However, there is a key difference though between our position and responsibilities as student-elected trustees and those of other student leaders. As Board members, we have a fiduciary responsibility to the University. We must make decisions and vote accordingly based on what is in the University’s best interests. We are there to provide insight into the student experience, but we must take a holistic approach to decision making. This often means listening to faculty and staff needs, analyzing national trends and scholarly research and seeking the views of recognized experts. Often the fiduciary interests of the university align with student interests; however, it would be dishonest to say that they always do. It is these moments that make this role particularly difficult. Further exacerbating this is that all board members are required to sign non-disclosure agreements, which means we cannot share either our vote or our motivations.
The student-elected trustee position is a difficult but important one. You will learn more about Cornell and how it operates than you could ever imagine. You will gain experience gathering information, constructing positions and conveying your views. You will meet a diverse community of students, faculty, staff and alumni who will broaden your perspective on what it means to be a Cornellian. You will learn just how many people truly care about making Cornell a better place, and you will also see how complex a process that really can be. This role comes with many responsibilities and limitations, but it is truly a privilege to represent the student body in this way.
If you are a graduate or professional student interested in this position, I encourage you to apply. Both the election procedures and calendar can be found online, and I encourage anyone with specific questions to reach out to the Committee for Campus-Constituency-Elected Trustees ([email protected]) who manages this election. The call for candidates extends until October 14th, after which campaigning will officially kick off. While only graduate and professional students are allowed to run for this position, it is vital to note that ALL students may vote in this election, and I strongly encourage you to do so (you will receive a link via email once voting starts). Our institution is going to face many difficult questions in the next two years, and it is crucial we have the student perspective accurately represented to the Board of Trustees.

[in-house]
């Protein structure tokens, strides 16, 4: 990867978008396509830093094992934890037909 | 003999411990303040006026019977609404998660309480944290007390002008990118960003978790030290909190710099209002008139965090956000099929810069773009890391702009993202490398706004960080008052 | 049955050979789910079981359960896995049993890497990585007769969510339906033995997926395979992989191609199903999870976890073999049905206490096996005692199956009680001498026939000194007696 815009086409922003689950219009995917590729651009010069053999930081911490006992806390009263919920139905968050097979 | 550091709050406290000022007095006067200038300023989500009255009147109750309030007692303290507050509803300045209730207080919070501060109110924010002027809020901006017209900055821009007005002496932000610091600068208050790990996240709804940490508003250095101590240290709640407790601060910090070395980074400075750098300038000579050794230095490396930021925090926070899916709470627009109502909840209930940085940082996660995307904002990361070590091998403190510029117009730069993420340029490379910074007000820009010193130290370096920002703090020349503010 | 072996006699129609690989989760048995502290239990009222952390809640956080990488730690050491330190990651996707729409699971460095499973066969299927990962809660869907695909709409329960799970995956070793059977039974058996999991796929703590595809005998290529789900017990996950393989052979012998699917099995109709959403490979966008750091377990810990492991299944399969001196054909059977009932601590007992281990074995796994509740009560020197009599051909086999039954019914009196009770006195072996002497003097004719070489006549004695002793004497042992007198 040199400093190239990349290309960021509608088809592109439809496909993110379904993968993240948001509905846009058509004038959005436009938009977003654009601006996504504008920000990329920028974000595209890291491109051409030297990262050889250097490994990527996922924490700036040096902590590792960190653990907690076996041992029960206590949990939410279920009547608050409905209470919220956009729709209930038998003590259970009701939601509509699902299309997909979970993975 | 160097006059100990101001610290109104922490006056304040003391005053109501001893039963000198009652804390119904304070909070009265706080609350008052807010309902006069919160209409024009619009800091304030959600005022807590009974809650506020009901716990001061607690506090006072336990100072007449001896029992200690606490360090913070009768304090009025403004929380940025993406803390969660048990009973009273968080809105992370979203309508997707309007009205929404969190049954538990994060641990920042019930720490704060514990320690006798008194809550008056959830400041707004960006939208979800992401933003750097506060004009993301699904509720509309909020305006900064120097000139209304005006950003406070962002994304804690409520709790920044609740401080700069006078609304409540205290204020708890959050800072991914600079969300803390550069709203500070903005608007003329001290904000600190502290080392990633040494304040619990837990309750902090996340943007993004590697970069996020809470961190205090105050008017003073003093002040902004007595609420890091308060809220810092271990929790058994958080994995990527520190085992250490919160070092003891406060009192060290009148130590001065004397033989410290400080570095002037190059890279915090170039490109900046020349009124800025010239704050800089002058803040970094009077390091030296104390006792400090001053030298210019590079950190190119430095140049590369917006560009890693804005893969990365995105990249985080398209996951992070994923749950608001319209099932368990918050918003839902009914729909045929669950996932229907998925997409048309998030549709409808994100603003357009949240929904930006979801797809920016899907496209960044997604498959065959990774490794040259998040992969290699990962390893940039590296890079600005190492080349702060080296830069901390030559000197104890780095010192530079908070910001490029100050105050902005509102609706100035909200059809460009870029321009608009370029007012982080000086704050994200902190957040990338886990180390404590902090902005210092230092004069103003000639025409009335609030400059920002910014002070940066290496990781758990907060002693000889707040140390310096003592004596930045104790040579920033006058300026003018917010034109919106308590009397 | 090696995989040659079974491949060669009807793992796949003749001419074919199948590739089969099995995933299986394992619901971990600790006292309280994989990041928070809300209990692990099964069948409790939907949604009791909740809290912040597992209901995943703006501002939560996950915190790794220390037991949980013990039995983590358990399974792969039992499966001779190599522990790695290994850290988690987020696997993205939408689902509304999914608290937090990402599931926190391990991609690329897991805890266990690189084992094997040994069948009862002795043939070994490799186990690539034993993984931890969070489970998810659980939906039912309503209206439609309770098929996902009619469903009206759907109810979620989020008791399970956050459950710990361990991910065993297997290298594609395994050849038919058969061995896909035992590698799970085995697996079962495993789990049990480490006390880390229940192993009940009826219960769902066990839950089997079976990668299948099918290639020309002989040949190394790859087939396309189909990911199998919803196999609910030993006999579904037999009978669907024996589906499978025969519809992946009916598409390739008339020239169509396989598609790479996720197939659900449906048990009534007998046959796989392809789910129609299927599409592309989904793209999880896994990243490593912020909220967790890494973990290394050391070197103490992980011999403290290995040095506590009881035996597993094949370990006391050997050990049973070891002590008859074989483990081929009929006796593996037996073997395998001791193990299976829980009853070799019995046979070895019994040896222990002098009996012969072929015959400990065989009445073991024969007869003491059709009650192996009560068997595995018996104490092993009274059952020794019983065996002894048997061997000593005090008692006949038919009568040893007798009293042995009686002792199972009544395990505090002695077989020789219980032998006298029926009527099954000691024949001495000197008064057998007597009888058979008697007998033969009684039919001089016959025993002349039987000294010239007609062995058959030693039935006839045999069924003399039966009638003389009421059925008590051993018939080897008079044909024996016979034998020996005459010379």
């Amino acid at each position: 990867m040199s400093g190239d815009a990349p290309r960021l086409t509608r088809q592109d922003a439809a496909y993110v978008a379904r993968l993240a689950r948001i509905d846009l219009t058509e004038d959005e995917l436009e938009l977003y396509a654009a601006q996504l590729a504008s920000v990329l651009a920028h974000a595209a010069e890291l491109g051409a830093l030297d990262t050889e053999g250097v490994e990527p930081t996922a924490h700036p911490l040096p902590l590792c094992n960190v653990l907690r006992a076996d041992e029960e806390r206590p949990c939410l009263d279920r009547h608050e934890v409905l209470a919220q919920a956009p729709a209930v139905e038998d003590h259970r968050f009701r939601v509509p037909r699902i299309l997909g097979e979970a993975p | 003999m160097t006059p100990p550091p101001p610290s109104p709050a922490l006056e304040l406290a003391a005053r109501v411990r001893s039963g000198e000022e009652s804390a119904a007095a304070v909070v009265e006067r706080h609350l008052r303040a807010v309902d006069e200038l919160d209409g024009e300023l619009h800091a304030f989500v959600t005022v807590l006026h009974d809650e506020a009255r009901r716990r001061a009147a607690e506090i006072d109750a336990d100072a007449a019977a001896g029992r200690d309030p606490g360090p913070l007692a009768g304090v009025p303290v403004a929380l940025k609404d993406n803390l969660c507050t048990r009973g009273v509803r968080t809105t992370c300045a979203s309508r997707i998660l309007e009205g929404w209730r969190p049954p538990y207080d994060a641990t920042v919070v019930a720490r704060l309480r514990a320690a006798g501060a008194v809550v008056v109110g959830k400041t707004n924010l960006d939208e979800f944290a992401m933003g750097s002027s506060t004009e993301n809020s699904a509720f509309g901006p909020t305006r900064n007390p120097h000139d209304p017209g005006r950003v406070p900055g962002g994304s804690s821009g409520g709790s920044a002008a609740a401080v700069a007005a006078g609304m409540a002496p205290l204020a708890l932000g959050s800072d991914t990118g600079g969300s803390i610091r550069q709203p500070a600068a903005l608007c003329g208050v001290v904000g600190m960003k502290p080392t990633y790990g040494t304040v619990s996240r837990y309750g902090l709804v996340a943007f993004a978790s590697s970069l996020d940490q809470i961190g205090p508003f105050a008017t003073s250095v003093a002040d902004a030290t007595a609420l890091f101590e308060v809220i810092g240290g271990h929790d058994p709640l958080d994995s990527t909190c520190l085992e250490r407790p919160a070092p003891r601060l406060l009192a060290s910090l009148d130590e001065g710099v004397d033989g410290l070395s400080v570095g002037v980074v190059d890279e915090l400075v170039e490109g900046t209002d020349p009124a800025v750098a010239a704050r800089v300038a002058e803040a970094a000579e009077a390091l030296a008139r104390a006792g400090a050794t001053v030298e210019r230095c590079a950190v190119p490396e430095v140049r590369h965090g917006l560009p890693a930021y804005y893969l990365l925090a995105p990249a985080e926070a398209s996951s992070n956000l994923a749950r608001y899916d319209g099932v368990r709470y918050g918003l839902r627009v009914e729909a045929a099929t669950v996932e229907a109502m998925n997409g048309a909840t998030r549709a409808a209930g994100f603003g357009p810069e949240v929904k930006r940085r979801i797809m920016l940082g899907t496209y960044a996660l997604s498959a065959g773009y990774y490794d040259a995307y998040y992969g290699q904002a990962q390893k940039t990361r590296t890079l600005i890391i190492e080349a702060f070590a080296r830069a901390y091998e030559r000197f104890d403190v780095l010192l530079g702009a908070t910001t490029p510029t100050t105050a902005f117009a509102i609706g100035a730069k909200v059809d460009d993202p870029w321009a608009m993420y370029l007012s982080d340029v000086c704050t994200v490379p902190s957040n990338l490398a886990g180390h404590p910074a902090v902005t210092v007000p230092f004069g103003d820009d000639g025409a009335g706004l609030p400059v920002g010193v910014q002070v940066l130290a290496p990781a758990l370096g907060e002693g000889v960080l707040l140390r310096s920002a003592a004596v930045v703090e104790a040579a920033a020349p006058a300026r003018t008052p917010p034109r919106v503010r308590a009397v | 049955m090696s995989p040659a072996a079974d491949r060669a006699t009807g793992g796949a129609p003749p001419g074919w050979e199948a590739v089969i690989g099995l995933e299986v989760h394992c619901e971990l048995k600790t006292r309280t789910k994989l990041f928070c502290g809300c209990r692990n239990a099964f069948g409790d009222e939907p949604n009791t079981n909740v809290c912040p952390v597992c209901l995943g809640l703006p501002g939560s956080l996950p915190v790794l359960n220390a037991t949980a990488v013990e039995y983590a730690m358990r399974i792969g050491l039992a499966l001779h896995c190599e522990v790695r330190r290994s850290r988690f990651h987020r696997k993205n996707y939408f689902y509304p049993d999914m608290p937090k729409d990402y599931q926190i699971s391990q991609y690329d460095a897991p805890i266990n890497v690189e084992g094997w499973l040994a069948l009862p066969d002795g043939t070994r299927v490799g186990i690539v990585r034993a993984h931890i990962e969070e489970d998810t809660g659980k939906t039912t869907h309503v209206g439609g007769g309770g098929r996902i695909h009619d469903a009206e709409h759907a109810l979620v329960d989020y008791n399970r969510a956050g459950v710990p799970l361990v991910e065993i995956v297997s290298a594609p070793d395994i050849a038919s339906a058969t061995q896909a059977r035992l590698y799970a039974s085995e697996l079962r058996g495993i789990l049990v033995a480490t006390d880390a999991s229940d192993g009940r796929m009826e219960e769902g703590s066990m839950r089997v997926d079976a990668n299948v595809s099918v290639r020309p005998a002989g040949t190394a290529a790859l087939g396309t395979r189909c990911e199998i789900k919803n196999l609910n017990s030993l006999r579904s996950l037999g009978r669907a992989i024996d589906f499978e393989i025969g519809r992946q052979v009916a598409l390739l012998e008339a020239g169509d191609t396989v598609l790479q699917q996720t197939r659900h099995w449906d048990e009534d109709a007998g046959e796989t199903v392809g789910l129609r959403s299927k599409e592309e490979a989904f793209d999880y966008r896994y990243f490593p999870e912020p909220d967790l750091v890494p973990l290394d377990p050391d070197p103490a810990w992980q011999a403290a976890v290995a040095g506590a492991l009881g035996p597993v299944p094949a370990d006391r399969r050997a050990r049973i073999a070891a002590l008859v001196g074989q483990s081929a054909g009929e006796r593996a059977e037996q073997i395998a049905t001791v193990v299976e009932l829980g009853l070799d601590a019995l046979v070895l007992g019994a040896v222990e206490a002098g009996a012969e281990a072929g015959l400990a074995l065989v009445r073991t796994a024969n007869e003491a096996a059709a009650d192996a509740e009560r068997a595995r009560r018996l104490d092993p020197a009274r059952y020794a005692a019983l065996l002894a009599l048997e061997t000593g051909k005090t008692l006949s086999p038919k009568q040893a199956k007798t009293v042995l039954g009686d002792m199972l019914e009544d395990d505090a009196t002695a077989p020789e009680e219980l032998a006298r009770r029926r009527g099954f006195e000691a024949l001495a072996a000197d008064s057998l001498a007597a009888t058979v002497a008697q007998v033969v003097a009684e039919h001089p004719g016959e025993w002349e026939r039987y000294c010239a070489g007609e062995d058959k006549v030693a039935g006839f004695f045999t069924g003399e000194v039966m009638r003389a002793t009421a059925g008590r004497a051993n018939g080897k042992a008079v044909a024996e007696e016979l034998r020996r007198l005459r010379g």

We are incredibly fortunate to be able to elect students to serve as full voting members on the Board. I can honestly say that during my tenure, my opinion, perspective and insight was truly sought after by my fellow Board members. Consequently, I know how important this role can be. If you are eligible and interested in this position, I encourage you to learn more and potentially run. The campaign process is truly a wonderful way to learn more about your fellow students and their experiences. For everyone else, please explore the eventual candidates’ platforms and viewpoints, and I hope you will cast your vote during the election process the first week of November.
Manisha Munasinghe is the graduate and professional student-elected member of the Board of Trustees, and a Ph.D. candidate at Cornell University. Comments can be sent to [email protected] Guest Room runs periodically throughout the semester.